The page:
The Bahamas provides a stark example of the disproportionate climate change burden that has been placed on some countries. It contributes 0.01% to global greenhouse emissions, according to data from the World Bank, yet the archipelago is particularly vulnerable to climate change.
In 2019, Hurricane Dorian devastated the northwestern islands of Abaco and Grand Bahama, killing 74 and causing damage worth $3.4 billion, according to data from the Inter-American Development Bank.
“We have a hurricane season every year from July to it’s looking like December — it’s expanding every year,” said Rochelle Newbold, the Bahamian government’s special adviser on climate change.
“Every year, the Bahamas could face a $3.4 billion hit,” she added. “In no sense of the word is that sustainable.”
Losses faced by the Bahamas during extreme climate events are difficult to quantify in purely economic terms. Abaco, an island known for its shipbuilding and ocean farming, suffered 87% of the damage of Dorian, according to the Inter-American Development Bank.
“We’re losing individuals that have that historical knowledge and artisanal skill sets that would have been passed on to the next generation of Bahamians,” Newbold said. Climate migration is why she thinks, at COP27, nations might finally act on providing funding for loss and damage, given the persistent political divisions over immigration worldwide.
'A positive movement'
She might be right. Two weeks before COP27, U.S. climate envoy John Kerry told reporters that Washington would “not obstruct” new talks on loss and damage finance.
But some activists worry that money still isn’t coming fast enough or being distributed equitably.
“This money doesn’t normally stay on the African continent, or places where the money is needed most to solve problems,” Jonathan Gokah, a co-ordinator for Kasa Initiative Ghana, a climate campaign group based in the capital, Accra, said referring to Denmark’s pledge of $13 million in September. He added that pledges for finance from Western nations were often made with conditions that activists and communities on the ground work with international consultancies, creating jobs for international aid workers, not Ghanaians.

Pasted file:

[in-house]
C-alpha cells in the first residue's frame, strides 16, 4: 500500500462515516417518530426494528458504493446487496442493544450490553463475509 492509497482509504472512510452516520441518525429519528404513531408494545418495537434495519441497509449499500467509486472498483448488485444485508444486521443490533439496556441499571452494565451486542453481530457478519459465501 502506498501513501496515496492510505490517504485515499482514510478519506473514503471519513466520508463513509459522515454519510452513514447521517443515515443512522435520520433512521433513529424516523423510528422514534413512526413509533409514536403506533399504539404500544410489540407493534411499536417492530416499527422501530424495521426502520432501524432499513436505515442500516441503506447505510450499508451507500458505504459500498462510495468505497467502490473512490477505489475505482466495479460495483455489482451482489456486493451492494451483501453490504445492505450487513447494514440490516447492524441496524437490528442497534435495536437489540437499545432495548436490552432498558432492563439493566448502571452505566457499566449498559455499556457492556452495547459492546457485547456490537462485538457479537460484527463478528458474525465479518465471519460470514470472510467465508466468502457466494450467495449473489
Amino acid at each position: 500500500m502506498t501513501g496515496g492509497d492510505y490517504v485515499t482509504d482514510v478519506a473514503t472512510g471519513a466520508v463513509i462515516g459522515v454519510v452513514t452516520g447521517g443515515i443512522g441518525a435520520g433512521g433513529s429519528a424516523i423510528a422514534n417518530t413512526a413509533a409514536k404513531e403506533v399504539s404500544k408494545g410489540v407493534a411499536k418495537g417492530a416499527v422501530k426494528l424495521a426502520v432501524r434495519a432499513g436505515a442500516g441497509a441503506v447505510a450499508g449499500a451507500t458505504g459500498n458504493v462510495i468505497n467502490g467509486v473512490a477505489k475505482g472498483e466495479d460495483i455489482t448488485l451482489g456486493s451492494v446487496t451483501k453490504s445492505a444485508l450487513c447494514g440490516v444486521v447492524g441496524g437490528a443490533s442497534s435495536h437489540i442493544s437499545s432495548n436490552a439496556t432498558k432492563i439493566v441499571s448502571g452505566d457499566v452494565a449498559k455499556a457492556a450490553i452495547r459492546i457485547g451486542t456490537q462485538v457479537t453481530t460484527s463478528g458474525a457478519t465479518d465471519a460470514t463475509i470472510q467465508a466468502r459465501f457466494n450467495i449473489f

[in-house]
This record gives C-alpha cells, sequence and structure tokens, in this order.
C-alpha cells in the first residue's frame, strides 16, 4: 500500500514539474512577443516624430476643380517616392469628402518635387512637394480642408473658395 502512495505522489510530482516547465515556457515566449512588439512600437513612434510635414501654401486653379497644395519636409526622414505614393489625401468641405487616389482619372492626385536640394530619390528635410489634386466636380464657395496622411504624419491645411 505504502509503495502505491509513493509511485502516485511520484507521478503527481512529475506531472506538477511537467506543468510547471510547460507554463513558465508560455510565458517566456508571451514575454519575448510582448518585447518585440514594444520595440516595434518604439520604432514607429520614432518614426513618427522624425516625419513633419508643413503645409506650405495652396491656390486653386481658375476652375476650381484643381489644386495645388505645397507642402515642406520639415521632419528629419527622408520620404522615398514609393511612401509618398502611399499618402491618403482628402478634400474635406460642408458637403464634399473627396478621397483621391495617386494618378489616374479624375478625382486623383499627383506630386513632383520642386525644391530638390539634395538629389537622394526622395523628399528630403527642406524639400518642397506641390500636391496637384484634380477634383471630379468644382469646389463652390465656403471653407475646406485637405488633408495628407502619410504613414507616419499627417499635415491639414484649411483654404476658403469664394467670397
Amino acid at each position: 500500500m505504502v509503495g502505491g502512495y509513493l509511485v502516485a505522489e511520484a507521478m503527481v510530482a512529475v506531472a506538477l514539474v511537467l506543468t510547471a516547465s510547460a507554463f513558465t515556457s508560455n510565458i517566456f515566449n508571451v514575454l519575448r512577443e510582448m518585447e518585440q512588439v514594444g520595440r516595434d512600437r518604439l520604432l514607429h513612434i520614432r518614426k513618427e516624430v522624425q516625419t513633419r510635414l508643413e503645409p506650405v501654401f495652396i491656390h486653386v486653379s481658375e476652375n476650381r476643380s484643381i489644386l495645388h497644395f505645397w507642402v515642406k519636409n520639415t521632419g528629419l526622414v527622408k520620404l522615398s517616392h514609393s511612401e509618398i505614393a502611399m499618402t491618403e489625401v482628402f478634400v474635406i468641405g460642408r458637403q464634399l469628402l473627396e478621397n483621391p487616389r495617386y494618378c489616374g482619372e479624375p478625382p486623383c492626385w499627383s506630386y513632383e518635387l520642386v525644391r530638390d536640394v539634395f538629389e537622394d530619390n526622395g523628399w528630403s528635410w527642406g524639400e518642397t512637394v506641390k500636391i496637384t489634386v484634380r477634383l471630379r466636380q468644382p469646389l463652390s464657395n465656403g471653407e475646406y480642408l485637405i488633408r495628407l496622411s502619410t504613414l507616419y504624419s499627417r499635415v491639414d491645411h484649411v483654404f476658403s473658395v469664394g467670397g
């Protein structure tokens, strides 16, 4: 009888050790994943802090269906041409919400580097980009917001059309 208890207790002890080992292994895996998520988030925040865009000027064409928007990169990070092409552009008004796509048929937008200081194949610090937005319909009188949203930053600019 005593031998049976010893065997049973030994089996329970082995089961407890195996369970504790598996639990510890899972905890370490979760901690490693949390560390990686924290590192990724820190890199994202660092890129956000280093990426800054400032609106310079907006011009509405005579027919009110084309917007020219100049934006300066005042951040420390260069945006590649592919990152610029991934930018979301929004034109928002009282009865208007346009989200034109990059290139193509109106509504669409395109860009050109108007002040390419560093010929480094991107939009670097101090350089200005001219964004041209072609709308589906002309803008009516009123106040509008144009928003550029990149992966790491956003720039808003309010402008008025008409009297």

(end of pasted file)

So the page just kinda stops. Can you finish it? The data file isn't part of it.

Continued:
“Climate finance hasn’t traditionally supported communities on the front line,” said Harpreet Paul, a human rights lawyer and a climate justice policy researcher at Warwick University in the United Kingdom.
“The types of projects that get funding are big infrastructure projects and not projects that front-line communities have control and autonomy and freedom to exercise, which is a huge part of repairing climate change impacts,” she added.
Yet, everyone contacted by NBC News agreed that individual pledges made by European countries, if not providing enough money to materially cover the losses incurred by climate vulnerable nations, were galvanizing first steps that might provide the political momentum needed to finally secure multilateral funds and concrete action at this conference.
“We’re seeing a progressive movement, a positive movement, a tilting of the needle,” Newbold said. “Is it being tilted quickly and fast enough? Maybe we might be more desirous of a much more swift response. But we see it moving and we appreciate that.”